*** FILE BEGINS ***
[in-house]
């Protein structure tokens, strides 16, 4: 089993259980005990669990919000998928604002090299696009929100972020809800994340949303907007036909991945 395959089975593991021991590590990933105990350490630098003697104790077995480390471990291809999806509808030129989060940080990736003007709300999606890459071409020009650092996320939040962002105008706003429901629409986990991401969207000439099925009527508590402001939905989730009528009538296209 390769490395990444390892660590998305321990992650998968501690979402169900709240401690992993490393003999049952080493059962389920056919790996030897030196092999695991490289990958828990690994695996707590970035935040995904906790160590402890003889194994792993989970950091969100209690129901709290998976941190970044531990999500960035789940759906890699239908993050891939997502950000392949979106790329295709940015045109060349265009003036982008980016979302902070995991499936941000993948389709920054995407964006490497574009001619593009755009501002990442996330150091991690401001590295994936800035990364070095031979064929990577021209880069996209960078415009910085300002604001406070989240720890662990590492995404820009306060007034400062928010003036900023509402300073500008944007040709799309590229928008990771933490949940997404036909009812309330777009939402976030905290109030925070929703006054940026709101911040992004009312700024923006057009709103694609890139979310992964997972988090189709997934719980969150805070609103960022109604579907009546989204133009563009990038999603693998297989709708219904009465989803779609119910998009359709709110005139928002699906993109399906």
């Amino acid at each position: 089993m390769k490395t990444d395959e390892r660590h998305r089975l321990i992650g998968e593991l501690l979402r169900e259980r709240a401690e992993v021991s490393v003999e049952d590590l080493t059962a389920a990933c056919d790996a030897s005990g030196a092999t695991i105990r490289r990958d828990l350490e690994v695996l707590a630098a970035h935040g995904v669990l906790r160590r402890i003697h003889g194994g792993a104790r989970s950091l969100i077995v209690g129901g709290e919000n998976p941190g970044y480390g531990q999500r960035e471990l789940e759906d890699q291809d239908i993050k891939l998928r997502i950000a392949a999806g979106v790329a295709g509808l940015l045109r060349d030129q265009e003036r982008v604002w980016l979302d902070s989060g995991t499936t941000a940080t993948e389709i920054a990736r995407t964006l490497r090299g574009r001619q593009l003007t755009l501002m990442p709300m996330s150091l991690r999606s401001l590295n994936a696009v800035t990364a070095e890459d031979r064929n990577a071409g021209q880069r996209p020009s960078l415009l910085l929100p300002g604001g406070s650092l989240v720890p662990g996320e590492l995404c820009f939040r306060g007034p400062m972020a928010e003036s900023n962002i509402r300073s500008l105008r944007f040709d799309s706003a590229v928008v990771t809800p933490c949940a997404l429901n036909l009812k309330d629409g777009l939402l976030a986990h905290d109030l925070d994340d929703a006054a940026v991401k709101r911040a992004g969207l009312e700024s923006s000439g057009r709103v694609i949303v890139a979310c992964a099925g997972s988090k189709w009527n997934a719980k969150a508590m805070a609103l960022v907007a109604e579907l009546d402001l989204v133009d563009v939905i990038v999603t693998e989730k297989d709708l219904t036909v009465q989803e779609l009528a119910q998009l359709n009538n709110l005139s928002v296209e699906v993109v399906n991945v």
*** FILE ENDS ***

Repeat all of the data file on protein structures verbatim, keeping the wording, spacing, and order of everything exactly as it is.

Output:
[in-house]
């Protein structure tokens, strides 16, 4: 089993259980005990669990919000998928604002090299696009929100972020809800994340949303907007036909991945 395959089975593991021991590590990933105990350490630098003697104790077995480390471990291809999806509808030129989060940080990736003007709300999606890459071409020009650092996320939040962002105008706003429901629409986990991401969207000439099925009527508590402001939905989730009528009538296209 390769490395990444390892660590998305321990992650998968501690979402169900709240401690992993490393003999049952080493059962389920056919790996030897030196092999695991490289990958828990690994695996707590970035935040995904906790160590402890003889194994792993989970950091969100209690129901709290998976941190970044531990999500960035789940759906890699239908993050891939997502950000392949979106790329295709940015045109060349265009003036982008980016979302902070995991499936941000993948389709920054995407964006490497574009001619593009755009501002990442996330150091991690401001590295994936800035990364070095031979064929990577021209880069996209960078415009910085300002604001406070989240720890662990590492995404820009306060007034400062928010003036900023509402300073500008944007040709799309590229928008990771933490949940997404036909009812309330777009939402976030905290109030925070929703006054940026709101911040992004009312700024923006057009709103694609890139979310992964997972988090189709997934719980969150805070609103960022109604579907009546989204133009563009990038999603693998297989709708219904009465989803779609119910998009359709709110005139928002699906993109399906």
């Amino acid at each position: 089993m390769k490395t990444d395959e390892r660590h998305r089975l321990i992650g998968e593991l501690l979402r169900e259980r709240a401690e992993v021991s490393v003999e049952d590590l080493t059962a389920a990933c056919d790996a030897s005990g030196a092999t695991i105990r490289r990958d828990l350490e690994v695996l707590a630098a970035h935040g995904v669990l906790r160590r402890i003697h003889g194994g792993a104790r989970s950091l969100i077995v209690g129901g709290e919000n998976p941190g970044y480390g531990q999500r960035e471990l789940e759906d890699q291809d239908i993050k891939l998928r997502i950000a392949a999806g979106v790329a295709g509808l940015l045109r060349d030129q265009e003036r982008v604002w980016l979302d902070s989060g995991t499936t941000a940080t993948e389709i920054a990736r995407t964006l490497r090299g574009r001619q593009l003007t755009l501002m990442p709300m996330s150091l991690r999606s401001l590295n994936a696009v800035t990364a070095e890459d031979r064929n990577a071409g021209q880069r996209p020009s960078l415009l910085l929100p300002g604001g406070s650092l989240v720890p662990g996320e590492l995404c820009f939040r306060g007034p400062m972020a928010e003036s900023n962002i509402r300073s500008l105008r944007f040709d799309s706003a590229v928008v990771t809800p933490c949940a997404l429901n036909l009812k309330d629409g777009l939402l976030a986990h905290d109030l925070d994340d929703a006054a940026v991401k709101r911040a992004g969207l009312e700024s923006s000439g057009r709103v694609i949303v890139a979310c992964a099925g997972s988090k189709w009527n997934a719980k969150a508590m805070a609103l960022v907007a109604e579907l009546d402001l989204v133009d563009v939905i990038v999603t693998e989730k297989d709708l219904t036909v009465q989803e779609l009528a119910q998009l359709n009538n709110l005139s928002v296209e699906v993109v399906n991945v």